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Machine Learning Helps Power Down Electricity Theft in Jamaica

Anna Lerner's picture
  • In Jamaica, about a quarter of electricity produced is stolen or “lost” through non-paying customers and/or accounting errors. Manual detection has failed to make a difference in reducing this theft.
  • ESMAP’s technical assistance team implemented a machine learning model to help Jamaican utility JPS identify and decrease incidents of theft.
  • The machine learning model is based on an open source code, and is available for free to any utility.
About a quarter of the electricity produced by Jamaica’s energy utility, Jamaica Public Service (JPS) is stolen. When traditional, labor-intensive methods failed to produce lasting results, Jamaica tried a different approach: machine learning.
Globally, billions of dollars are lost every year due to electricity theft, wherein electricity is distributed to customers but is never paid for. In 2014 alone, Jamaica’s total power transmission and distribution system reported 27% of losses (due to technical and non-technical reasons), close to double the regional average. While the utility company absorbs a portion of the cost, it also passes some of that cost onto consumers. Both actors therefore have an incentive to want to change this.
To combat this, JPS would spend more than $10 million (USD) on anti-theft measures every year, only to see theft numbers temporarily dip before climbing back up again. The problem was, these measures relied primarily on human-intensive, manual detection, and customers stealing electricity used more and more sophisticated ways to go around regularly metered use. JPS employees would use their institutional knowledge of serial offenders and would spend hours poring over metering data to uncover irregular patterns in electricity usage to identify shady accounts. But it wasn’t enough to effectively quash incidents of theft.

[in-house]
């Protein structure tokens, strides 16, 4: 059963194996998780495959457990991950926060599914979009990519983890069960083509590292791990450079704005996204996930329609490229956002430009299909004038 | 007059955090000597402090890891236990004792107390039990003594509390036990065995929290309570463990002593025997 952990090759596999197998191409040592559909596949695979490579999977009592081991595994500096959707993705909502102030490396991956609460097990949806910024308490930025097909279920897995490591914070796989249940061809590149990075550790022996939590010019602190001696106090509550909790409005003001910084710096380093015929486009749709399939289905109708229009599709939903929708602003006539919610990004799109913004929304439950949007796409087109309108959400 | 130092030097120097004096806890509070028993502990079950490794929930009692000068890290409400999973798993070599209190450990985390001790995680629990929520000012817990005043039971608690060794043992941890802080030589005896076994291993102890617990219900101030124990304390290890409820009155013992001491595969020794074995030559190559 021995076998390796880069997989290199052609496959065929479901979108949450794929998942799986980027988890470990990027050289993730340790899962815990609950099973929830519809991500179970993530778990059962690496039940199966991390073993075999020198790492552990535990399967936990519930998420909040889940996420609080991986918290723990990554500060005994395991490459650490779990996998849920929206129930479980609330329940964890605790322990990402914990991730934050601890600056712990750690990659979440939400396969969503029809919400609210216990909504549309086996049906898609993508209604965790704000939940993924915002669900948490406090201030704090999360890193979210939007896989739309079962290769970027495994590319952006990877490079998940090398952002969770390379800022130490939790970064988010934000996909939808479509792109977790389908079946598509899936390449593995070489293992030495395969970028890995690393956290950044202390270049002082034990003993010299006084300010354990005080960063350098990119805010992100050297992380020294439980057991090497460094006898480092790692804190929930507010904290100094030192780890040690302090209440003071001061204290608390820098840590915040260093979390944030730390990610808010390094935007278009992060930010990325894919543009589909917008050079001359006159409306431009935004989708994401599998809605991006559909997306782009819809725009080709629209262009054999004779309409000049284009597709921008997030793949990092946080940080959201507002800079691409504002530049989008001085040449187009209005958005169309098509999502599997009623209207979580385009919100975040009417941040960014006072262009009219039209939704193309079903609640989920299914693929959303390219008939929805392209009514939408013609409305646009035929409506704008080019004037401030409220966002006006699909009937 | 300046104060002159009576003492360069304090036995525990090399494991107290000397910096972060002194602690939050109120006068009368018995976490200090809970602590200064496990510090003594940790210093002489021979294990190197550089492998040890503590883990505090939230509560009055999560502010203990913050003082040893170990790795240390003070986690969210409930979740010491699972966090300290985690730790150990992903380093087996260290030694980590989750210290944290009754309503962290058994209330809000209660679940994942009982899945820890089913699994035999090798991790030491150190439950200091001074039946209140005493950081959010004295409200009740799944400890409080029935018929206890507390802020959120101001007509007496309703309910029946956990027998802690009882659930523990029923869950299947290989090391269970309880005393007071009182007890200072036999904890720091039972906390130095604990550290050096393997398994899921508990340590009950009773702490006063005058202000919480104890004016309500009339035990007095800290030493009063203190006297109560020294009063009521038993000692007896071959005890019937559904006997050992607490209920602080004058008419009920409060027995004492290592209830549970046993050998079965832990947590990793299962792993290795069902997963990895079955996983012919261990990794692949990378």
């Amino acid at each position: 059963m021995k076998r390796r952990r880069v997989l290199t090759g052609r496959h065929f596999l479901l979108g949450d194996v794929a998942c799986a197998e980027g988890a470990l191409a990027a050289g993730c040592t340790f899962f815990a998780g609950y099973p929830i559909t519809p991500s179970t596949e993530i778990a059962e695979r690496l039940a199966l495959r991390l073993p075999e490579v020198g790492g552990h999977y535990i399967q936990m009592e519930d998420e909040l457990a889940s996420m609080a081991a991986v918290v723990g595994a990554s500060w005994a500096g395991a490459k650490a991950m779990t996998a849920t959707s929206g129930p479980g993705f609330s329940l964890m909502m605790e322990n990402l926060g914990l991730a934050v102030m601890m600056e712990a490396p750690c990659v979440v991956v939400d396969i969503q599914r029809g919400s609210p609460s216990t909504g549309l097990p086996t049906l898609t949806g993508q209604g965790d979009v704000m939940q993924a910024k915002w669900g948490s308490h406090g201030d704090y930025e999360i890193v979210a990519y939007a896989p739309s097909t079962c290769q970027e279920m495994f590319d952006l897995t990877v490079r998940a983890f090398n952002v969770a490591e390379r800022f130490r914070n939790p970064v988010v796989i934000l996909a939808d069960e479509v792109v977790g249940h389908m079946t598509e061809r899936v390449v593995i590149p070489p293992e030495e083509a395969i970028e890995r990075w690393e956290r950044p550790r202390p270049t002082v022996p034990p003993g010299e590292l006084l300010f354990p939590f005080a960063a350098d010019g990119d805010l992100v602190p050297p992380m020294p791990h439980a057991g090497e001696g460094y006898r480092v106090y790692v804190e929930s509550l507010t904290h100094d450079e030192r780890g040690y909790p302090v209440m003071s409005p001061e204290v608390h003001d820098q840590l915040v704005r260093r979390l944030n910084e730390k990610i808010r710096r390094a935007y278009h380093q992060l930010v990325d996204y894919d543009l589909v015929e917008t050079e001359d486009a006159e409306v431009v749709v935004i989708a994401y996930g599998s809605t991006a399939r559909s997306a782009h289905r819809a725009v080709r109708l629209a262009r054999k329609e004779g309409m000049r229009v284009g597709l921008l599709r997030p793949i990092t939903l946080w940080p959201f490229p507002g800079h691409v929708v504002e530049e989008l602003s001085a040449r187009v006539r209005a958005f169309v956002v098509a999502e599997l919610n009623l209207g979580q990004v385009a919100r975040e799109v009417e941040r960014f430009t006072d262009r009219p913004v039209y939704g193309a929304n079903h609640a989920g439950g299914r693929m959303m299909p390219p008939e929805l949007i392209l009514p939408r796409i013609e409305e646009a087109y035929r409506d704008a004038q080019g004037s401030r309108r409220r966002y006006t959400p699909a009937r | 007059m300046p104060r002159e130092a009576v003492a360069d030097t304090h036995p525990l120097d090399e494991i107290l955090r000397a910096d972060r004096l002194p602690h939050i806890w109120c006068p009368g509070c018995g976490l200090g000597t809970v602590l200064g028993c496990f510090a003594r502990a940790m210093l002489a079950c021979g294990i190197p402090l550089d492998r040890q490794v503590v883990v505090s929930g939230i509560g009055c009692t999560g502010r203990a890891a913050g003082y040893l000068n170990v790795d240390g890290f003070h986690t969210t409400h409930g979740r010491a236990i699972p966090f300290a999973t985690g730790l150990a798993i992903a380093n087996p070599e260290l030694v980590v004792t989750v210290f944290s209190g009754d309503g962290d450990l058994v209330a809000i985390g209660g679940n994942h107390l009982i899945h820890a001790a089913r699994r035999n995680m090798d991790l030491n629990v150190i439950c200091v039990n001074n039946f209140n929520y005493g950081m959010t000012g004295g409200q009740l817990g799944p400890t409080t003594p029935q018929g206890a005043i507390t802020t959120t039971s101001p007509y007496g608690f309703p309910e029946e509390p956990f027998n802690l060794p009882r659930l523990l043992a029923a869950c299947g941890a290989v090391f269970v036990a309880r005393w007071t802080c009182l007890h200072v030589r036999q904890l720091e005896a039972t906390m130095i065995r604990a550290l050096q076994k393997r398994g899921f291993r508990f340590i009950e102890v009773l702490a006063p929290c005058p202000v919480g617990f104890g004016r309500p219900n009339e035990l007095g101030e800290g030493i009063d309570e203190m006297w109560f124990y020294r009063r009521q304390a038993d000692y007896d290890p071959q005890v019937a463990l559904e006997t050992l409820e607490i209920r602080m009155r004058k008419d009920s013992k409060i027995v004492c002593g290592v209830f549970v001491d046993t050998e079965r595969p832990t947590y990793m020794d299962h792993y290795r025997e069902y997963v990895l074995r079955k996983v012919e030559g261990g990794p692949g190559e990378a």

Now, Jamaica is one of the first countries to use machine learning to tackle its electricity theft problem. The World Bank partnered with Chicago-based data science firm, The Impact Lab, and the Energy Sector Management Assistance Program (ESMAP) to use machine learning to improve JPS’ theft identification process among large and commercial accounts.
A machine learning model needs much less time to scan spreadsheets than a human; even though its algorithm does the same thing that humans do. It uses experience, history, and past results and gradually trains itself to determine suspicious activity. The Impact Lab’s data scientists used employees’ experience with the types of variables to flag, and integrated the model with company data.
Tom Plagge, Co-founder and Chief Scientist of The Impact Lab shared, “Machine learning models oftentimes feel like magic, so we showed staff how these results build on the company’s staff intuition, fit with what they already know through their experiences. It’s like doing what you’re already doing but in an automated, more precise and faster way.”
The project helped JPS to combine machine learning and human intelligence to produce a digital prototype model.  Manual theft detection was replaced by time series visualizations, heat maps of usage, and detailed phase information for each account.
According to a recent World Bank brief, Energy Analytics for Development, the data found thousands of large individual and commercial account holders constituted the largest portion of electricity theft. Armed with this information, the strike rate of successful JPS investigations increased substantially, during the first months of its implementation the strike rate had doubled. Motivated by this success, JPS increased their investment in smart grid advanced metering infrastructure (AMI) and combined that with the machine learning model.
“Automating the analysis of daily transactions on electricity accounts will certainly improve the strike rate for detecting and addressing theft,” confirmed Steve Dixon, Director of Transmission & Distribution Asset Management at JPS.
The developed and tested tool is now housed on GitHub’s development platform. Its code is freely useable and ready to be plugged into the accounts’ data of any utility in a situation when a company has a similar problem. For more information, contact Anna Lerner.